Additional details of this and other embodiments of the prosthetic heart valve and scaffolding structures are provided in the \'126 application, to which the present description refers. It is to be understood that those prosthetic heart valves and scaffolding structures are only examples of such valves and prosthetic devices that are suitable for use with the devices and methods described herein. For example, the present devices and methods are suitable for delivering valves and prosthetic devices having any cross-sectional or longitudinal profile, and is not limited to those valves and devices described in the \'126 application or elsewhere.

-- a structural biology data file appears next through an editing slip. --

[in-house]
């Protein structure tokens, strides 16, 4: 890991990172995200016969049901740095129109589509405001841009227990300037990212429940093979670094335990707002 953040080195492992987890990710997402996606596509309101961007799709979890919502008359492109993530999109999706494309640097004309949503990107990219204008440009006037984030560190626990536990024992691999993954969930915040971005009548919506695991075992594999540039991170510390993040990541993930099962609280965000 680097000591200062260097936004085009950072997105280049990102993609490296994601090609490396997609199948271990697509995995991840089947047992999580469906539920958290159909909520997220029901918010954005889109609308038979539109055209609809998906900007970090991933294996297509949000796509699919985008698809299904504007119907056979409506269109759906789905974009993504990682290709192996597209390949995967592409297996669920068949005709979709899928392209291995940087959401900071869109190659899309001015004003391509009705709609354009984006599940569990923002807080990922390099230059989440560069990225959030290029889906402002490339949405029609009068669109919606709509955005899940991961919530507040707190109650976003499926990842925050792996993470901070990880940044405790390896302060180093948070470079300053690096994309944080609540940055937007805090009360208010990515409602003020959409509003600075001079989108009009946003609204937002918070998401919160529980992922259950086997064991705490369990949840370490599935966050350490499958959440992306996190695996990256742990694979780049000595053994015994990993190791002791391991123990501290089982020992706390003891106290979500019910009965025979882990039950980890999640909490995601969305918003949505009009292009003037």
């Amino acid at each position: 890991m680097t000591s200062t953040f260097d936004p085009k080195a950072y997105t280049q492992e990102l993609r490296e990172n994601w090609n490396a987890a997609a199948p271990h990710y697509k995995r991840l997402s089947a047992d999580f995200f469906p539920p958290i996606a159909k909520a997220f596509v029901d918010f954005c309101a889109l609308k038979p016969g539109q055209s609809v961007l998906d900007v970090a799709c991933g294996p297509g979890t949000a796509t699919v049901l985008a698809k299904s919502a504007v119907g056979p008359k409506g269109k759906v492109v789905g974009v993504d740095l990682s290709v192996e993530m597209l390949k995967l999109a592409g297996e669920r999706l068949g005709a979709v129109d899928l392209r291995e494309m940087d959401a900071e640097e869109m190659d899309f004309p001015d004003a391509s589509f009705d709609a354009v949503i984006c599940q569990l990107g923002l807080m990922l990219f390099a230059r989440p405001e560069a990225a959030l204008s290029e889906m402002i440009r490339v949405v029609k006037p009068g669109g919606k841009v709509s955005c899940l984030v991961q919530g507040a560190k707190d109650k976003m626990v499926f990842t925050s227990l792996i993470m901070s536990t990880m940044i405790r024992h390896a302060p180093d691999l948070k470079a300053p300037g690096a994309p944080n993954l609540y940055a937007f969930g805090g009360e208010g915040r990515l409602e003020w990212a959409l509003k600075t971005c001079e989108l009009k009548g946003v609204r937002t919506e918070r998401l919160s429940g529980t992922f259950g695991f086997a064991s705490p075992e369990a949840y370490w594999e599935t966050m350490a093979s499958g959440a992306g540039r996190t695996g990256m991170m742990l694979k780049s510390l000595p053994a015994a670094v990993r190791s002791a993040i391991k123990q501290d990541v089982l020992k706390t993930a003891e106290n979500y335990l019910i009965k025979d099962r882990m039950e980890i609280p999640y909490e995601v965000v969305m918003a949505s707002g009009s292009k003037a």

Turning to the deployment devices and methods, in one aspect of the present invention, a delivery catheter for prosthetic heart valves and other devices is provided. The delivery catheter is preferably adapted for use with a conventional guidewire, having an internal longitudinal lumen for passage of the guidewire. The delivery catheter includes a handle portion located at a proximal end of the catheter, a deployment mechanism located at the distal end of the catheter, and a catheter shaft interposed between and operatively interconnecting the handle portion and the deployment mechanism. The deployment mechanism includes several components that provide the delivery catheter with the ability to receive and retain a prosthetic valve or other device in a contracted, delivery state, to convert the prosthetic device to a partially expanded state, and then to release the prosthetic valve completely from the delivery device. In several preferred embodiments, the deployment mechanism includes an outer slotted tube, a plurality of wrapping pins attached to a hub and located on the interior of the slotted tube, and a plurality of restraining members that extend through the wrapping pins to the distal end of the catheter. Each of the deployment mechanism components is individually controlled by a corresponding mechanism carried on the handle portion of the catheter. The deployment mechanism preferably also includes a nosecone having an atraumatic distal end.